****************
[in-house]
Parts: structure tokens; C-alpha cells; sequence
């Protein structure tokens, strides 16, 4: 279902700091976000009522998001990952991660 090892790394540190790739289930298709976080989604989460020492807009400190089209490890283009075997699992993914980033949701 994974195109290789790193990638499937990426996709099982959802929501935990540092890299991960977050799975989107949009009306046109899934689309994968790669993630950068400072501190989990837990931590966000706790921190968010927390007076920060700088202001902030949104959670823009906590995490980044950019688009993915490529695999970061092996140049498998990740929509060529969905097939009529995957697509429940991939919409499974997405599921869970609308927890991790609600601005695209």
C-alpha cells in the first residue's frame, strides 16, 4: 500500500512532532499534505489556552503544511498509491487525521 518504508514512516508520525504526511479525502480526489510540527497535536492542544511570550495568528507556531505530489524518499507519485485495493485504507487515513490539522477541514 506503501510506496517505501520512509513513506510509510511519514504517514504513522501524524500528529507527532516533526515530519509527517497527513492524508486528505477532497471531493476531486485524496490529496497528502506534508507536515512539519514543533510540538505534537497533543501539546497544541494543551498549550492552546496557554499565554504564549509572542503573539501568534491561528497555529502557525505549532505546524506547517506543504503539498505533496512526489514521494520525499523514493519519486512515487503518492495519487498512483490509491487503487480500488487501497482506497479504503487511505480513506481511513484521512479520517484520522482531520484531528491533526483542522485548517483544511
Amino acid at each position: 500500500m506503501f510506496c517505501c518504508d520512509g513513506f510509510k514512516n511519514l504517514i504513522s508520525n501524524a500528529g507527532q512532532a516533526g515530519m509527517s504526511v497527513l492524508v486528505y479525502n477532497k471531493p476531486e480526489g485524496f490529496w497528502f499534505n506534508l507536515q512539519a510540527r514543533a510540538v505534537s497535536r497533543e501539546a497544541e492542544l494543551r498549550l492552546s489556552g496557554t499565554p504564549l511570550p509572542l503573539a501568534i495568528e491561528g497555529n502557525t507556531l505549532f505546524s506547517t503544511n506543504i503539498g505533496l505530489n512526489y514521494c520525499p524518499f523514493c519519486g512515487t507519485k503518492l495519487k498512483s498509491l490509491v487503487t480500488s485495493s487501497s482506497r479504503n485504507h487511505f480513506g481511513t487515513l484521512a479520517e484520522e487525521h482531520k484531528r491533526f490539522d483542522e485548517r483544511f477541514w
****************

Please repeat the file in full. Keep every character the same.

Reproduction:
[in-house]
Parts: structure tokens; C-alpha cells; sequence
């Protein structure tokens, strides 16, 4: 279902700091976000009522998001990952991660 090892790394540190790739289930298709976080989604989460020492807009400190089209490890283009075997699992993914980033949701 994974195109290789790193990638499937990426996709099982959802929501935990540092890299991960977050799975989107949009009306046109899934689309994968790669993630950068400072501190989990837990931590966000706790921190968010927390007076920060700088202001902030949104959670823009906590995490980044950019688009993915490529695999970061092996140049498998990740929509060529969905097939009529995957697509429940991939919409499974997405599921869970609308927890991790609600601005695209």
C-alpha cells in the first residue's frame, strides 16, 4: 500500500512532532499534505489556552503544511498509491487525521 518504508514512516508520525504526511479525502480526489510540527497535536492542544511570550495568528507556531505530489524518499507519485485495493485504507487515513490539522477541514 506503501510506496517505501520512509513513506510509510511519514504517514504513522501524524500528529507527532516533526515530519509527517497527513492524508486528505477532497471531493476531486485524496490529496497528502506534508507536515512539519514543533510540538505534537497533543501539546497544541494543551498549550492552546496557554499565554504564549509572542503573539501568534491561528497555529502557525505549532505546524506547517506543504503539498505533496512526489514521494520525499523514493519519486512515487503518492495519487498512483490509491487503487480500488487501497482506497479504503487511505480513506481511513484521512479520517484520522482531520484531528491533526483542522485548517483544511
Amino acid at each position: 500500500m506503501f510506496c517505501c518504508d520512509g513513506f510509510k514512516n511519514l504517514i504513522s508520525n501524524a500528529g507527532q512532532a516533526g515530519m509527517s504526511v497527513l492524508v486528505y479525502n477532497k471531493p476531486e480526489g485524496f490529496w497528502f499534505n506534508l507536515q512539519a510540527r514543533a510540538v505534537s497535536r497533543e501539546a497544541e492542544l494543551r498549550l492552546s489556552g496557554t499565554p504564549l511570550p509572542l503573539a501568534i495568528e491561528g497555529n502557525t507556531l505549532f505546524s506547517t503544511n506543504i503539498g505533496l505530489n512526489y514521494c520525499p524518499f523514493c519519486g512515487t507519485k503518492l495519487k498512483s498509491l490509491v487503487t480500488s485495493s487501497s482506497r479504503n485504507h487511505f480513506g481511513t487515513l484521512a479520517e484520522e487525521h482531520k484531528r491533526f490539522d483542522e485548517r483544511f477541514w